I am sure there is a way to do this using the packaged tools, but the way I tried first, which succeeded was to do this:

# wget
# unzip
# ./ipmicfg-linux.x86.static -fd;./ipmicfg-linux.x86.static -I open lan set 1 password NEWPASSWORD

The ‘set 1’ above is saying that channel 1 is the ethernet interface, on yours it might not be ‘1’, you can find out by doing: ‘ipmitool -I open channel info 1’ which should show something like: Channel Medium Type : 802.3 LAN if it shows ‘Serial/Modem’, try channel 2

resetting the BMC

Sometimes the BMC can hang. You can reset it from the host system using ipmitool (ipmitool package). There are some bugs (#365896, #506934,LP#110992, LP#908112) with the IPMI drivers not automatically loading, so you need to load them first.

modprobe ipmi_devintf
modprobe ipmi_si
# might need to apt-get install ipmitool
ipmitool bmc reset cold

Accessing health data

You can get some basic health information by using one of the two commands:

$ ipmi-sensors -h ip.of.ipmi.device -u ADMIN -P
4: System Temp (Temperature): 31.00 C (-7.00/77.00): [OK]
71: CPU Temp (OEM Reserved): [OEM State = 0000h]
138: FAN 1 (Fan): NA (NA/NA): [Unknown]
205: FAN 2 (Fan): 5025.00 RPM (585.00/29815.00): [OK]
272: FAN 3 (Fan): 5210.00 RPM (585.00/29815.00): [OK]
339: FAN 4 (Fan): 5025.00 RPM (585.00/29815.00): [OK]
406: FAN 5 (Fan): NA (NA/NA): [Unknown]
473: CPU Vcore (Voltage): 0.95 V (0.66/1.41): [OK]
540: +3.3VCC (Voltage): 3.28 V (2.88/3.65): [OK]
607: +12 V (Voltage): 12.35 V (10.60/13.20): [OK]
674: CPU DIMM (Voltage): 1.52 V (1.22/1.78): [OK]
741: +5 V (Voltage): 4.96 V (4.32/5.60): [OK]
808: -12 V (Voltage): -12.29 V (-13.65/-11.51): [OK]
875: VBAT (Voltage): 3.15 V (2.88/3.65): [OK]
942: +3.3VSB (Voltage): 3.26 V (2.88/3.65): [OK]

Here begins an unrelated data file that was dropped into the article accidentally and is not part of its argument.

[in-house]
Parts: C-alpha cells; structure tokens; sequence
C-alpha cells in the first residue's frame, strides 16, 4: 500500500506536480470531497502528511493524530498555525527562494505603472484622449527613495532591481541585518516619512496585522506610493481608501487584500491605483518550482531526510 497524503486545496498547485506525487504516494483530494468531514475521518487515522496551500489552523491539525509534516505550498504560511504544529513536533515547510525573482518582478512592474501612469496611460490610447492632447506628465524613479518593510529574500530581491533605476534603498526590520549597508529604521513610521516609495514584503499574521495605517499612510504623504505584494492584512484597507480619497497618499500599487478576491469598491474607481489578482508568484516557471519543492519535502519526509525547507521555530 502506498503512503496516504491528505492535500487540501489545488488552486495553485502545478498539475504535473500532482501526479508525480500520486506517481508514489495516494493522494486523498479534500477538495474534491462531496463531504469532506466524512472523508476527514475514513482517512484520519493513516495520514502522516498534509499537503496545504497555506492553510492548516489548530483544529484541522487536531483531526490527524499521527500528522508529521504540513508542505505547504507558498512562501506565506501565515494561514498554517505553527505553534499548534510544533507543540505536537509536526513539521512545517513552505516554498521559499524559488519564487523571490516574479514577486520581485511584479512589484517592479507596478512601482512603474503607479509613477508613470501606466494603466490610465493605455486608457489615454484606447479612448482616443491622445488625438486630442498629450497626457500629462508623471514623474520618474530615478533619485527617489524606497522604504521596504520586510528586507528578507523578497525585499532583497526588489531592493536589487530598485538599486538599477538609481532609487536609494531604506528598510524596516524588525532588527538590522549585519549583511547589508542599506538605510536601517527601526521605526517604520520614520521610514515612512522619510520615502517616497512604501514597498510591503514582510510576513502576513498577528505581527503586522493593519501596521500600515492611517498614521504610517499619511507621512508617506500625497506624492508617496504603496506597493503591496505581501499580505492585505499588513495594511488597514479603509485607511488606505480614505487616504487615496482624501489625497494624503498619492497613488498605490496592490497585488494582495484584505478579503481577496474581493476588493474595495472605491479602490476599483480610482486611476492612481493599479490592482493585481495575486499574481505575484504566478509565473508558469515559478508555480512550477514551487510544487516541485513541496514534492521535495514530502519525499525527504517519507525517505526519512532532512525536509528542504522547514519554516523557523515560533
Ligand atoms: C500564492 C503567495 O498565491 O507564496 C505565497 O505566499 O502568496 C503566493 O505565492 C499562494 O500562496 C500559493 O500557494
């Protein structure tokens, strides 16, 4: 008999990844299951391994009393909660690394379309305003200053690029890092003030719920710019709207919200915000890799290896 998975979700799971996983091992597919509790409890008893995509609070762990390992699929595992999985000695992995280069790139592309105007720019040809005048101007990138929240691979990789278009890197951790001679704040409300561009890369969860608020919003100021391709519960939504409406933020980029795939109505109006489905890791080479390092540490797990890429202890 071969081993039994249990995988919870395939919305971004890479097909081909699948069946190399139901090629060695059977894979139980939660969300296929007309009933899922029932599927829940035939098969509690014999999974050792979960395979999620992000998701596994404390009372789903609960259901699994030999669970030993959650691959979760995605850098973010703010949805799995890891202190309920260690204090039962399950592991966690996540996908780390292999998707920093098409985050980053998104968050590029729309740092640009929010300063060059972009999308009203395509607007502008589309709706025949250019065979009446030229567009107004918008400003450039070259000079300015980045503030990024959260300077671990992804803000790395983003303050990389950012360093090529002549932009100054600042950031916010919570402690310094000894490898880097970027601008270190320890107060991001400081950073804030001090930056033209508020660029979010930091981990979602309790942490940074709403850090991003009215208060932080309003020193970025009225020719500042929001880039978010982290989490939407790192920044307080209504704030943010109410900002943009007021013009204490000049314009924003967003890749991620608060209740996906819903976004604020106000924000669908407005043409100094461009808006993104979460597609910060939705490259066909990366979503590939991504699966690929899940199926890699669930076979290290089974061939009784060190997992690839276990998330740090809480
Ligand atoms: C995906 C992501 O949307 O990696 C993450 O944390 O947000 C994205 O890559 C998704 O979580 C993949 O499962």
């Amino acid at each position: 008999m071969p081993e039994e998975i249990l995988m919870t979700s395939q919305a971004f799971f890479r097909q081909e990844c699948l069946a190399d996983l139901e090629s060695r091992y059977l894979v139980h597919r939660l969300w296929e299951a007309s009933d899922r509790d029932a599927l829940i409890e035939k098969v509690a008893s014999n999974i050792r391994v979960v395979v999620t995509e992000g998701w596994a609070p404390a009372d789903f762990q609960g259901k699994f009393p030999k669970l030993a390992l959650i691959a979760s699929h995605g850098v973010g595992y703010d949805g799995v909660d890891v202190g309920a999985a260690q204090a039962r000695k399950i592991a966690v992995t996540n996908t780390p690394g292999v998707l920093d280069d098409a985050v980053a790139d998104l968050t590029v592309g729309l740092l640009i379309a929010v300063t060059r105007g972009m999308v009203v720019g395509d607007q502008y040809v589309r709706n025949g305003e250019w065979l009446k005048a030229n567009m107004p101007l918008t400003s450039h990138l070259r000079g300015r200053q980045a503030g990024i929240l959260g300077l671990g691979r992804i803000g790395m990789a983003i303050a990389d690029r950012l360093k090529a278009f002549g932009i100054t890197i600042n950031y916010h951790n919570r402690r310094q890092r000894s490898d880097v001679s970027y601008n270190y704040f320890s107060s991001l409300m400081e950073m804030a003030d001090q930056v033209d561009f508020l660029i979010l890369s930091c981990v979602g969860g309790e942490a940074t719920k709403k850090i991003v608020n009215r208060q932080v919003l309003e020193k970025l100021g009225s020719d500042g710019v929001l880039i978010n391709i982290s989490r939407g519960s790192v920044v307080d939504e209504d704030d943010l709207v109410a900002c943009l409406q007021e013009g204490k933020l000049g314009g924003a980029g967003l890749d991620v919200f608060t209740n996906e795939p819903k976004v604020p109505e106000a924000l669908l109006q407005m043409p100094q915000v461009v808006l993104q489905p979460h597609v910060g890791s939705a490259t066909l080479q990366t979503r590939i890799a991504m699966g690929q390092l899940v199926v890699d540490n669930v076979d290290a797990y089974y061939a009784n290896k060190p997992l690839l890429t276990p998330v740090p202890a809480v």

1009: AVCC (Voltage): 3.28 V (2.88/3.65): [OK]
1076: Chassis Intru (Physical Security): [OK]
1143: PS Status (Power Supply): [Presence detected][Unrecognized State][Unrecognized State][Unrecognized State][Unrecognized State][Unrecognized State][Unrecognized State][Unrecognized State]

The ipmimonitoring command pulls out the sensor data and instead of reporting them, interprets them to indicate if they are NOMINAL, WARNING or CRITICAL states:

$ ipmimonitoring -h ip.of.ipmi.device -u ADMIN -P
Record_ID | Sensor Name | Sensor Group | Monitoring Status| Sensor Units | Sensor Reading
4 | System Temp | Temperature | Nominal | C | 31.000000 
205 | FAN 2 | Fan | Nominal | RPM | 5025.000000 
272 | FAN 3 | Fan | Nominal | RPM | 5210.000000 
339 | FAN 4 | Fan | Nominal | RPM | 4840.000000 
473 | CPU Vcore | Voltage | Nominal | V | 0.944000 
540 | +3.3VCC | Voltage | Nominal | V | 3.280000 
607 | +12 V | Voltage | Nominal | V | 12.349000 
674 | CPU DIMM | Voltage | Nominal | V | 1.520000 
741 | +5 V | Voltage | Nominal | V | 4.960000 
808 | -12 V | Voltage | Nominal | V | -12.292000 
875 | VBAT | Voltage | Nominal | V | 3.152000 
942 | +3.3VSB | Voltage | Nominal | V | 3.264000 
1009 | AVCC | Voltage | Nominal | V | 3.280000 
1076 | Chassis Intru | Physical Security | Nominal | N/A | 'OK'
1143 | PS Status | Power Supply | Nominal | N/A | 'Presence detected' 'Unrecognized State' 'Unrecognized State' 'Unrecognized State' 'Unrecognized State' 'Unrecognized State' 'Unrecognized State' 'Unrecognized State'